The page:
from the archives: beachfront bliss

alg-grace-bay-beach-jpgThe most developed of the 40-strong chain of islands that constitutes Turks and Caicos, Providenciales – or Provo, as the locals call it – is no mere gateway, but a destination unto itself. Pristine nature and crystal blue waters coexist easily alongside chic hotels and elaborate spas. And since Provo is also a nonstop flight from New York, the powdery Turks and Caicos beaches are a lot closer than you’d imagine. READ MORE

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wish list: faraway, so close

13063619536535391028_1If you’re like me you’ve long dreamed of Cuba, the faraway, so close island off the coast of Florida that’s been off-limits to US citizens for more than fifty years. Rich in history, culture, and all that glorious music, it’s an American traveler’s version of Snuffleupagus: a rare creature able to be seen by everybody but us. Insight Cuba, a leader in small group people-to-people travel, is about to change all that. As travel to this enigmatic island is made legal for only the third time in fifty years, this licensed tour operator has me salivating at the chance to explore the once-forbidden island with a sweepstakes, running now through June 17th. To take part, ‘Like’ the Insight Cuba Facebook page and enter via the “Win a Trip to Cuba for Two” tab at the top. A winner will be selected at random on June 18th and receive a free trip for two on the tour of their choice: Undiscovered Cuba, Cuban Music & Art or Classic Cuba. The grand prize includes round-trip airfare from Miami to Havana; first-class accommodations, meals and activities; an Insight Cuba tour leader and Cuban guide; entrance fees; in-country ground transportation and transfers; 24-hour emergency service and maybe most important of all, a U.S. Department of the Treasury License and Letter of Authorization. Underdeveloped, stubbornly unchanged for decades, the revolution and the resulting embargo may have decimated the travel industry in Cuba, but it didn’t kill it. And the irresponsible policies of our own government have done nothing to squelch the abiding curiosity about our neighbors 90 miles to the south.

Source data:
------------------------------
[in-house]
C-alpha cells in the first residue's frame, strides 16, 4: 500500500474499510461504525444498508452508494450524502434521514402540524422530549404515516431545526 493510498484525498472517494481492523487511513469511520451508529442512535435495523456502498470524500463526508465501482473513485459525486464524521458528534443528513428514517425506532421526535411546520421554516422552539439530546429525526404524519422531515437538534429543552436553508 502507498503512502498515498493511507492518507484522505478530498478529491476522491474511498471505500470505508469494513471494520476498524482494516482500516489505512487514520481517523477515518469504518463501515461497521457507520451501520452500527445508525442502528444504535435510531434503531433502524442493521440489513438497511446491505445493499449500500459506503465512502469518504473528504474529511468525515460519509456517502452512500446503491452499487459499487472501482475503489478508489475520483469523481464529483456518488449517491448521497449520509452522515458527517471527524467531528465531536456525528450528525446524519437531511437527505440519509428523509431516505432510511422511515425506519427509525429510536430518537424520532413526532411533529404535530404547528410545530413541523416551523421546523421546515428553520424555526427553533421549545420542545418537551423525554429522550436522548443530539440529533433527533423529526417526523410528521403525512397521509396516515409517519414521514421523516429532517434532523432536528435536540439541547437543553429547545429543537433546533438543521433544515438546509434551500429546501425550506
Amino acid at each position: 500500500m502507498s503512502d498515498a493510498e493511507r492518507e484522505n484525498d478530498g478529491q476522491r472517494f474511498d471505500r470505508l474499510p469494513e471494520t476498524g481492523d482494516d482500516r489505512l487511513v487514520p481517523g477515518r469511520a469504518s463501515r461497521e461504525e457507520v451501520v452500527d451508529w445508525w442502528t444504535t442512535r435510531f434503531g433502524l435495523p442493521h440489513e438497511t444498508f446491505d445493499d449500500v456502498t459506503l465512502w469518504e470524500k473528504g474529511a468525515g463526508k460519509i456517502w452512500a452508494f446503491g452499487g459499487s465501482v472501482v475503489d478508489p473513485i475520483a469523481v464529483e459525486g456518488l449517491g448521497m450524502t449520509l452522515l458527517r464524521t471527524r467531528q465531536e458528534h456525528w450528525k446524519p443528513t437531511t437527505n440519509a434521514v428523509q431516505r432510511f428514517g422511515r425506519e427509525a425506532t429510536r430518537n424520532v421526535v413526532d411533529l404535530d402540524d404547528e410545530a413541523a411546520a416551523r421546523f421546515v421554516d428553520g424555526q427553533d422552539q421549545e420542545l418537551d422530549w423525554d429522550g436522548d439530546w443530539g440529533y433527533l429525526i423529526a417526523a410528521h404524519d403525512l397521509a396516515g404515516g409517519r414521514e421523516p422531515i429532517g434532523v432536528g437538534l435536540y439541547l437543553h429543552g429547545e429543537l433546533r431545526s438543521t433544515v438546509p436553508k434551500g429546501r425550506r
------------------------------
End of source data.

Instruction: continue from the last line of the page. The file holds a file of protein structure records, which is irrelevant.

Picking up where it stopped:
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the people have spoken

carnival kit

I’ve gotten a number of e-mails from readers wondering why, despite the volume of fanciful Carnival pictures posted, I’ve neglected to document my own festive gear. In spite of my tendency to remain in the background – at least visually – the people have spoken, what can I say? Witness then my first (and likely last) personal appearance on this site. Oh and just to be clear, I’m on the right.

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no man’s land

no man's land

I can think of no better way to end my short visit to the islands of Trinidad and Tobago than today’s catamaran sail around the Caribbean coast. My destination: a little peninsula affectionately known as No Man’s Land, which more than lived up to the promise of its nickname. As always, click then double-click the image for greater detail.  And yes, the water really is that Crayola shade of  blue-green.

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tucking in, up a tree

Jemma's Sea View Kitchen

Don’t let the boarded up window on the side of the road dissuade you, Jemma’s Sea View Kitchen has one of the best views in Tobago. And yes, like the sign says, it’s a proper treehouse, too, resting in the boughs of an Indian almond tree. (Which goes a way towards explaining why the breeze from the sea – and the panorama of Goat Bay and Little Tobago – is so fine.) It’s also a popular location for home cooking, Trini-style: curried shrimp, fish stew, grilled lobster, and a handful of old-fashioned herbal drinks like maundy fizz. Beyond having a nice piece of fish or fruit, I’ve never had an affinity for Caribbean cuisine. It’s so boring – and starchy. Not so Trinidad and Tobago, however; the influence of French and Indian flavors combine to create dishes that are unique, like roti, a thin Indian bread piled with potato, chana and curried chicken, doubles, which I’ve already gone on about, and pelau, a rice and chicken jambalaya that’s closer in spirit to paella. Two new additions to the favored list, thanks to Jemma: breadfruit pie, which has all the texture and taste of a really creamy mac ‘n’ cheese and tanya fritters, a crunchy hush puppie made of ground provisions with a healthy kick of cayenne. Does the rest of the Caribbean know what’s going on here – or do they just not care?

breadfruit pie

tanya fritters

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from fallow to cocoa

tobago cocoa estate